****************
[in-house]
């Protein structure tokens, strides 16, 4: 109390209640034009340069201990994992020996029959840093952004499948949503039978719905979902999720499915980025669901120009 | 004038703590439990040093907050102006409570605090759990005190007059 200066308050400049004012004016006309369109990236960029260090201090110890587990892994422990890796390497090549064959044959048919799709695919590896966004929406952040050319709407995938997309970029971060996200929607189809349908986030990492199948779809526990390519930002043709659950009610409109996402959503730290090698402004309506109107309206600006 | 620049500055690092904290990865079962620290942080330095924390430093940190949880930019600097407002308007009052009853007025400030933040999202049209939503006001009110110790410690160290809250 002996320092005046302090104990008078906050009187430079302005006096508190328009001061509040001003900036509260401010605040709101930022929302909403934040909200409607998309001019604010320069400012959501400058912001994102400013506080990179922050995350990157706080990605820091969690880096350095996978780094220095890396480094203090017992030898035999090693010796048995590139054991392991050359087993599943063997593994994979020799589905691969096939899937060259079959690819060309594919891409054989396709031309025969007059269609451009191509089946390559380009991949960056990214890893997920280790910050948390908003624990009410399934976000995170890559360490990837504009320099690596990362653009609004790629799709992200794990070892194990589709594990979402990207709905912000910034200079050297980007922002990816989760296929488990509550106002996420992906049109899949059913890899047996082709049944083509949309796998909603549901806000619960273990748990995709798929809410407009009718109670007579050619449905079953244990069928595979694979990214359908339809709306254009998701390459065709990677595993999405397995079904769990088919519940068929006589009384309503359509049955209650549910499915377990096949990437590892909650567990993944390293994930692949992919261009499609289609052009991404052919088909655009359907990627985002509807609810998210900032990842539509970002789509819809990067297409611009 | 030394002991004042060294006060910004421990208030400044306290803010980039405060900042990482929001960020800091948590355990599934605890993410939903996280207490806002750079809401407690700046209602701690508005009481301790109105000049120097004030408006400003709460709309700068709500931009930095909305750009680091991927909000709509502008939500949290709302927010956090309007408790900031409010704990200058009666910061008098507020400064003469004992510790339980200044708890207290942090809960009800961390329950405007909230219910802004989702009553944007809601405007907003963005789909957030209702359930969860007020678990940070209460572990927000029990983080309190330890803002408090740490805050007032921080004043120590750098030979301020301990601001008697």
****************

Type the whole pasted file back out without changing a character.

[in-house]
């Protein structure tokens, strides 16, 4: 109390209640034009340069201990994992020996029959840093952004499948949503039978719905979902999720499915980025669901120009 | 004038703590439990040093907050102006409570605090759990005190007059 200066308050400049004012004016006309369109990236960029260090201090110890587990892994422990890796390497090549064959044959048919799709695919590896966004929406952040050319709407995938997309970029971060996200929607189809349908986030990492199948779809526990390519930002043709659950009610409109996402959503730290090698402004309506109107309206600006 | 620049500055690092904290990865079962620290942080330095924390430093940190949880930019600097407002308007009052009853007025400030933040999202049209939503006001009110110790410690160290809250 002996320092005046302090104990008078906050009187430079302005006096508190328009001061509040001003900036509260401010605040709101930022929302909403934040909200409607998309001019604010320069400012959501400058912001994102400013506080990179922050995350990157706080990605820091969690880096350095996978780094220095890396480094203090017992030898035999090693010796048995590139054991392991050359087993599943063997593994994979020799589905691969096939899937060259079959690819060309594919891409054989396709031309025969007059269609451009191509089946390559380009991949960056990214890893997920280790910050948390908003624990009410399934976000995170890559360490990837504009320099690596990362653009609004790629799709992200794990070892194990589709594990979402990207709905912000910034200079050297980007922002990816989760296929488990509550106002996420992906049109899949059913890899047996082709049944083509949309796998909603549901806000619960273990748990995709798929809410407009009718109670007579050619449905079953244990069928595979694979990214359908339809709306254009998701390459065709990677595993999405397995079904769990088919519940068929006589009384309503359509049955209650549910499915377990096949990437590892909650567990993944390293994930692949992919261009499609289609052009991404052919088909655009359907990627985002509807609810998210900032990842539509970002789509819809990067297409611009 | 030394002991004042060294006060910004421990208030400044306290803010980039405060900042990482929001960020800091948590355990599934605890993410939903996280207490806002750079809401407690700046209602701690508005009481301790109105000049120097004030408006400003709460709309700068709500931009930095909305750009680091991927909000709509502008939500949290709302927010956090309007408790900031409010704990200058009666910061008098507020400064003469004992510790339980200044708890207290942090809960009800961390329950405007909230219910802004989702009553944007809601405007907003963005789909957030209702359930969860007020678990940070209460572990927000029990983080309190330890803002408090740490805050007032921080004043120590750098030979301020301990601001008697």